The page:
At ddm, we have the distinct pleasure of partnering with the West Michigan non-profit organization Georgetown Harmony Homes (GHH). GHH provides quality, affordable living for adults experiencing developmental disabilities. The organization currently houses 24 individuals in four homes in Georgetown Township.
GHH serves the needs of adults who want a safe, supportive home that provides flexibility, companionship and care. ddm’s president, Jordan Buning, serves on the board of GHH and as a result, we’ve developed a strong relationship with the GHH team. We believe in their mission, and we’re committed to assisting the organization through a variety of initiatives.
According to the CDC, 6 million adults in the U.S. live with a disability. Nearly 7% struggle with living independently. GHH meets this urgent need, and because of the high demand for developmentally disabled adult homes, GHH is at capacity. “We receive an average of one request per week from families hoping to place a loved one in a home,” explains GHH Executive Director Art Opperwall. “We have families who have had a loved one on our waiting list for three years or more.”
Opperwall goes on to say that most area adult residential facilities like GHH have waiting lists. “It’s very challenging for families. Those who are very proactive start applying to homes when their child is still in his or her early teens, and the minimum age for admission is 18.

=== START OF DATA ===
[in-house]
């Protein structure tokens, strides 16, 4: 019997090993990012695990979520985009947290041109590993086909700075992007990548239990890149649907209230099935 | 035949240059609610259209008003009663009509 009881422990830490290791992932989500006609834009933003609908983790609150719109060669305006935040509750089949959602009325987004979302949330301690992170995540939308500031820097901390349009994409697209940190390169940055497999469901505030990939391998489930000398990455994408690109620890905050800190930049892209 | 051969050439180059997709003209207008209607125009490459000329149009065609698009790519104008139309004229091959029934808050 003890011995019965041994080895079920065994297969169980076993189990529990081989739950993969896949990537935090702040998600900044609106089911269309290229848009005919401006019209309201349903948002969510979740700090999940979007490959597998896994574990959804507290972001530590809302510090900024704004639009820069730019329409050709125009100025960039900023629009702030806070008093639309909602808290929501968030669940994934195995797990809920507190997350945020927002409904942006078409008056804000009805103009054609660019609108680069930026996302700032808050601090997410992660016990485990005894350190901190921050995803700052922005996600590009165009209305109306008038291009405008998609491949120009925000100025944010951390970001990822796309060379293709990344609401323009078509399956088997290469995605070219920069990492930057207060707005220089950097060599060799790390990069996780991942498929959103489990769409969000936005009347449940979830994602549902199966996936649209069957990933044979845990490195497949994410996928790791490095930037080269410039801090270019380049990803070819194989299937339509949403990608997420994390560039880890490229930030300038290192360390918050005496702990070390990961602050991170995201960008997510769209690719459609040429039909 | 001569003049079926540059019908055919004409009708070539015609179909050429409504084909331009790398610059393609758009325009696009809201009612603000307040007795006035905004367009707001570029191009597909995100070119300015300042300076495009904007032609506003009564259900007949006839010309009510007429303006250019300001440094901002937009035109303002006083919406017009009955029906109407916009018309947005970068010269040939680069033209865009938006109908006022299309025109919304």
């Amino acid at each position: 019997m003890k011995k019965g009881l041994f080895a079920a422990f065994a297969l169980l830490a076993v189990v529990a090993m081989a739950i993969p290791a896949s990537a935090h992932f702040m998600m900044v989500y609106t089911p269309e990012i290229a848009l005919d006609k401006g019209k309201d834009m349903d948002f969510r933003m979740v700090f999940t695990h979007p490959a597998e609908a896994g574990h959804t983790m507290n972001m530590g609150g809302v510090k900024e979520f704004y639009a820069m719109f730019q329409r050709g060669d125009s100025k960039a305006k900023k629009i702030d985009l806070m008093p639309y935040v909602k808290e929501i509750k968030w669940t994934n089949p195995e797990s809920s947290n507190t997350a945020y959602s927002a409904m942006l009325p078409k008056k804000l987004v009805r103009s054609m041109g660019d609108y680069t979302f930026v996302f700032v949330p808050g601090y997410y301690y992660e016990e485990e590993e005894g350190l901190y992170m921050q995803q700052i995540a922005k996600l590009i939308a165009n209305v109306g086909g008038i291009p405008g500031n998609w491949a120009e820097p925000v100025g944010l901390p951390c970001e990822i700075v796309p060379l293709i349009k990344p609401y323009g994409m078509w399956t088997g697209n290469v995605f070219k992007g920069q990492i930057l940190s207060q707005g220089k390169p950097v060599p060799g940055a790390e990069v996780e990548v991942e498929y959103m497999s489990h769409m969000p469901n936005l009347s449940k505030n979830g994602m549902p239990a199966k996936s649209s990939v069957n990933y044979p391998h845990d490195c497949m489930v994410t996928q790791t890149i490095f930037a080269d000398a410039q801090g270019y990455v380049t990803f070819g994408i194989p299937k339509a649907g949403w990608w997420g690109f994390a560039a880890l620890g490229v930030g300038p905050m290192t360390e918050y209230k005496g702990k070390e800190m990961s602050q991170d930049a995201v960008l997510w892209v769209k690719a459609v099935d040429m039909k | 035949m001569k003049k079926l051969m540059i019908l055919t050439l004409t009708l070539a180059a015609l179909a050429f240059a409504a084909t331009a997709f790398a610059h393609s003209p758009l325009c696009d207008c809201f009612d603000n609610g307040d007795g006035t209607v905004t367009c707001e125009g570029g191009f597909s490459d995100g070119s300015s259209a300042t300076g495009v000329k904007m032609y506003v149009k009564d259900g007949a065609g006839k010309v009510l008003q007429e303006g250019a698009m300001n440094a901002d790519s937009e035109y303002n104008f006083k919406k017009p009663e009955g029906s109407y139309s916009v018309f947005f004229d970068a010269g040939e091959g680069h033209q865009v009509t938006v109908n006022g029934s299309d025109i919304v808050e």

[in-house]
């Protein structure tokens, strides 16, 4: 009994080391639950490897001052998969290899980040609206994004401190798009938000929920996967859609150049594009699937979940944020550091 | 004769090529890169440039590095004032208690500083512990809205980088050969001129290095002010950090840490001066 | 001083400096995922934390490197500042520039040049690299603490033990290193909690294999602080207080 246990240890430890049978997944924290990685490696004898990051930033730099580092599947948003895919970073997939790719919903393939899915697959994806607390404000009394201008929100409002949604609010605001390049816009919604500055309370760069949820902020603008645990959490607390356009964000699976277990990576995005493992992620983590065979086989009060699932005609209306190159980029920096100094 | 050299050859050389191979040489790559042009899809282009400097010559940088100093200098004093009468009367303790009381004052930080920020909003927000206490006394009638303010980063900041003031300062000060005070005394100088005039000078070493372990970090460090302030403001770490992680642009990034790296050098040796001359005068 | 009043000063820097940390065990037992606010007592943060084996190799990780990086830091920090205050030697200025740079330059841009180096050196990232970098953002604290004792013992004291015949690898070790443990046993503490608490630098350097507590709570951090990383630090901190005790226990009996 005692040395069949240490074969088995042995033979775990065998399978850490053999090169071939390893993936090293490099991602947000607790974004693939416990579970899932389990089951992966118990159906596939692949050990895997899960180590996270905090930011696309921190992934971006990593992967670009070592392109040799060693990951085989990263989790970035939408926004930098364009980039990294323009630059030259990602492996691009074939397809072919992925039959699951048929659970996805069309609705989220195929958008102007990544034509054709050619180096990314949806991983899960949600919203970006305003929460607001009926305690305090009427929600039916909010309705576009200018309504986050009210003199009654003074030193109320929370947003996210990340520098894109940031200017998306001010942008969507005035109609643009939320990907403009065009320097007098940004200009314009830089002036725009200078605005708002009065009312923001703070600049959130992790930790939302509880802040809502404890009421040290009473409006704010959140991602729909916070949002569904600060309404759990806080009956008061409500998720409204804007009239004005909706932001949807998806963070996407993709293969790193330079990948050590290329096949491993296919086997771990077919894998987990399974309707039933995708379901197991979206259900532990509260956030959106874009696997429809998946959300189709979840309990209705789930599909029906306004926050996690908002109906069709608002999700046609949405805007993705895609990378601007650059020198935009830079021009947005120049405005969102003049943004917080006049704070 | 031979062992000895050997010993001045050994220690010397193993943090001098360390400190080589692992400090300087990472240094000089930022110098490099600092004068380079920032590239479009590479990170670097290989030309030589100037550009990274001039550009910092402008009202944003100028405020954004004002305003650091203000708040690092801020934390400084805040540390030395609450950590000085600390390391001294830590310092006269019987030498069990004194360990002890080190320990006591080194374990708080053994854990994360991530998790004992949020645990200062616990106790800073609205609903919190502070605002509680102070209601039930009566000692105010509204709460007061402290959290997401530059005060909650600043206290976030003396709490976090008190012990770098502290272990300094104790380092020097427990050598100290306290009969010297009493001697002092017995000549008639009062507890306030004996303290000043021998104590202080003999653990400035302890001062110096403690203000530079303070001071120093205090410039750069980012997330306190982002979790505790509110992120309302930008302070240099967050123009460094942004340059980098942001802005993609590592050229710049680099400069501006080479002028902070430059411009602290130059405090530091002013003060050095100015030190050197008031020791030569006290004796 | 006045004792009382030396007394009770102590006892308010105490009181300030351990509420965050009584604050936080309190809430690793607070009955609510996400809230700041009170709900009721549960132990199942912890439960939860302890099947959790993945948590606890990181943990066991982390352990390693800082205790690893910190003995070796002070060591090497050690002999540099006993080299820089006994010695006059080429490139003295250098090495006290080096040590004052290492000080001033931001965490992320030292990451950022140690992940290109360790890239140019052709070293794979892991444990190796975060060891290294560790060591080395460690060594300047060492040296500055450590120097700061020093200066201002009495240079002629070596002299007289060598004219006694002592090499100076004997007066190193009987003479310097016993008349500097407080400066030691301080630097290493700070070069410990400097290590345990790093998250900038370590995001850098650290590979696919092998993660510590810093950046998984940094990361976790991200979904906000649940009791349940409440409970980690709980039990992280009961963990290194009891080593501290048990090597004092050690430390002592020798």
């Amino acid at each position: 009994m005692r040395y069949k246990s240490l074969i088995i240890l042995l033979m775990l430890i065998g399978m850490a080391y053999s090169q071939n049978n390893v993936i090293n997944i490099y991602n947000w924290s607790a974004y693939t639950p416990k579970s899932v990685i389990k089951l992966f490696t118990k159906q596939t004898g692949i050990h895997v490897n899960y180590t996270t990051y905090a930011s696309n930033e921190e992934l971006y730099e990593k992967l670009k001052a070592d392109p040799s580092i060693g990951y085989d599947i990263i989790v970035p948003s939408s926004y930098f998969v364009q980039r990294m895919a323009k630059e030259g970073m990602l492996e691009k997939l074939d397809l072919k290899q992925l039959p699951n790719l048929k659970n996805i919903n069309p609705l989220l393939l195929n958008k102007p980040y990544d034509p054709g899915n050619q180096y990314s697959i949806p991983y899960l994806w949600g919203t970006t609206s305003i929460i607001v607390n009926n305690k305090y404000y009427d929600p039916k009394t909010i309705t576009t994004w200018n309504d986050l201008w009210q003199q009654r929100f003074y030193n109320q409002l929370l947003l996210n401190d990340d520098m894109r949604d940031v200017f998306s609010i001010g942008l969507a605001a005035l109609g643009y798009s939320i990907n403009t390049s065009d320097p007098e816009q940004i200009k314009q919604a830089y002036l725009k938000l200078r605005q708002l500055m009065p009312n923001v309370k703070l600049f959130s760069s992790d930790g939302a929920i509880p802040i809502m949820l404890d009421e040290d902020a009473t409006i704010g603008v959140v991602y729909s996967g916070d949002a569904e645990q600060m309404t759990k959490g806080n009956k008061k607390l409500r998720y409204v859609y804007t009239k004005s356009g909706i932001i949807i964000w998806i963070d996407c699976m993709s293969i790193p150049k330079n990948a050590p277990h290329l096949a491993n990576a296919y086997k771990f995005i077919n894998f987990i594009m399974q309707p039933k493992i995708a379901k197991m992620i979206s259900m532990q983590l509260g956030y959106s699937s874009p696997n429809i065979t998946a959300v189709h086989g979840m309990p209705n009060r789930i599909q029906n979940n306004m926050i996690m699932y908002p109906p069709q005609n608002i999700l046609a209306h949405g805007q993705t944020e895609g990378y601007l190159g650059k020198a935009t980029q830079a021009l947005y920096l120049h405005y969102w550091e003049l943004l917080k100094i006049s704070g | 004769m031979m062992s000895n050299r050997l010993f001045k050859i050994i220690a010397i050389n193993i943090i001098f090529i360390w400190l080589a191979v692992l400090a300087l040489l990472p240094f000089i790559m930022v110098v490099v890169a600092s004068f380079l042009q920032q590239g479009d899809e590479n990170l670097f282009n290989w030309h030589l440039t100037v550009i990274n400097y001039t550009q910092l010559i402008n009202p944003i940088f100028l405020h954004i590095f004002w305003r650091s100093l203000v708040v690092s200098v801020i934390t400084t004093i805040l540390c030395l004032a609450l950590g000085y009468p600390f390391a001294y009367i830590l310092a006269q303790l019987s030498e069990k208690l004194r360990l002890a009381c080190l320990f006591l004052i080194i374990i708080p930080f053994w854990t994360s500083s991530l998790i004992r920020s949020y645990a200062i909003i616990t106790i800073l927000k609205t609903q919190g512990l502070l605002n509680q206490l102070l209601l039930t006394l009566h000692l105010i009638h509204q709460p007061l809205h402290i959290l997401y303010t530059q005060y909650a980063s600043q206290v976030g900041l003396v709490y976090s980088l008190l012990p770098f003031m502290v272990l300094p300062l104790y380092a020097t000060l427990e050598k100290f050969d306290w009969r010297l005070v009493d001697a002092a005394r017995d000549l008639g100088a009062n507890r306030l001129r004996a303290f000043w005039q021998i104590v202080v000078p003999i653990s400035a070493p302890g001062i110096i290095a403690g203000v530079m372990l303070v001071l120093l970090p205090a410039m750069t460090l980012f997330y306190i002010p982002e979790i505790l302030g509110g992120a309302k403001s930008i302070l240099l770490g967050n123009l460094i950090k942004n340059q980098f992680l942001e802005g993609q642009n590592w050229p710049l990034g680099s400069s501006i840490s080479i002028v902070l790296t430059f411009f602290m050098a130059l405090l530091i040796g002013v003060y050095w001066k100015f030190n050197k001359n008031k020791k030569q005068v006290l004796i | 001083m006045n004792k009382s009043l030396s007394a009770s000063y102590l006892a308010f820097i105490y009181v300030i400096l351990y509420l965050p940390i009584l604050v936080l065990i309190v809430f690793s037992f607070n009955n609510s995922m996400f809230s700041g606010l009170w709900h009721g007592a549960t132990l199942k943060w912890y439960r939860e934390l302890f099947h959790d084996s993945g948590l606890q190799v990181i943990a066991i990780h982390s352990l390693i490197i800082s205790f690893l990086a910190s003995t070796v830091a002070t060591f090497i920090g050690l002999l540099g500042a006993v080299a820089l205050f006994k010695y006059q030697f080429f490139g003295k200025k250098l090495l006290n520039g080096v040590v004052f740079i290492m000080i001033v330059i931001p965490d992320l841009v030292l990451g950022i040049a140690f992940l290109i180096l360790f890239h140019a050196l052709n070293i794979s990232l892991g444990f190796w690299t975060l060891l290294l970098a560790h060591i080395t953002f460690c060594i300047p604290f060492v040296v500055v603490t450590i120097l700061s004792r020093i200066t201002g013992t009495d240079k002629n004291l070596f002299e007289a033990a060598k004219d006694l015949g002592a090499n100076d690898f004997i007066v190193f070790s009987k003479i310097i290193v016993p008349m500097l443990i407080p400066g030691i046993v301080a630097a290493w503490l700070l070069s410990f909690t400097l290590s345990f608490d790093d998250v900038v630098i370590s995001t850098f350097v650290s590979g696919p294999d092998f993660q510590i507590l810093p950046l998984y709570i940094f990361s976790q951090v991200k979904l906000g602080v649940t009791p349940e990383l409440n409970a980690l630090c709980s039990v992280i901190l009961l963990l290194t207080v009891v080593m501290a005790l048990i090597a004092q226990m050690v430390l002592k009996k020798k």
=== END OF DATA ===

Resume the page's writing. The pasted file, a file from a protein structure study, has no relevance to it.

Because of long wait lists, GHH isn’t in need of additional residents, instead Art and his team want to raise awareness of how important it is for the community to support the critical work happening there.
When its first home opened in 2005, GHH made a commitment to raise funds in order to keep the homes affordable for families. Most residents are eligible for some government benefits (most commonly SSI), which go to GHH as rent. “Our total budget divided by the number of residents is about $2,500 per month, per resident,” says Opperwall. “However, the government benefits only average about $900-$1,200 per month. So, we must make up the difference of more than 50% of our operating costs.”
Tammy Schnyders is the mother of an adult who lives at GHH, and she is also GHH’s vice president of the board. “Years ago, there weren’t options for adult community living like there are now. You simply kept your child in the home until you couldn’t anymore,” she shares. “But once these men and women reach their 20s, they want independence. They see siblings and friends going off to college and working, and they want that life too. Organizations like GHH and others in communities across the nation are key to providing that independence.”
Most of the adults who live at GHH are high-functioning individuals. They do their own laundry, cook and help with the cleaning. Many also have jobs or regularly volunteer. “My son loves it,” Schnyders explains. “He has his independence. It’s very healthy and good for him and others to feel like they have control of their own life.”
In this video, Schnyders talks more about the abundant life residents, like her son, have at GHH.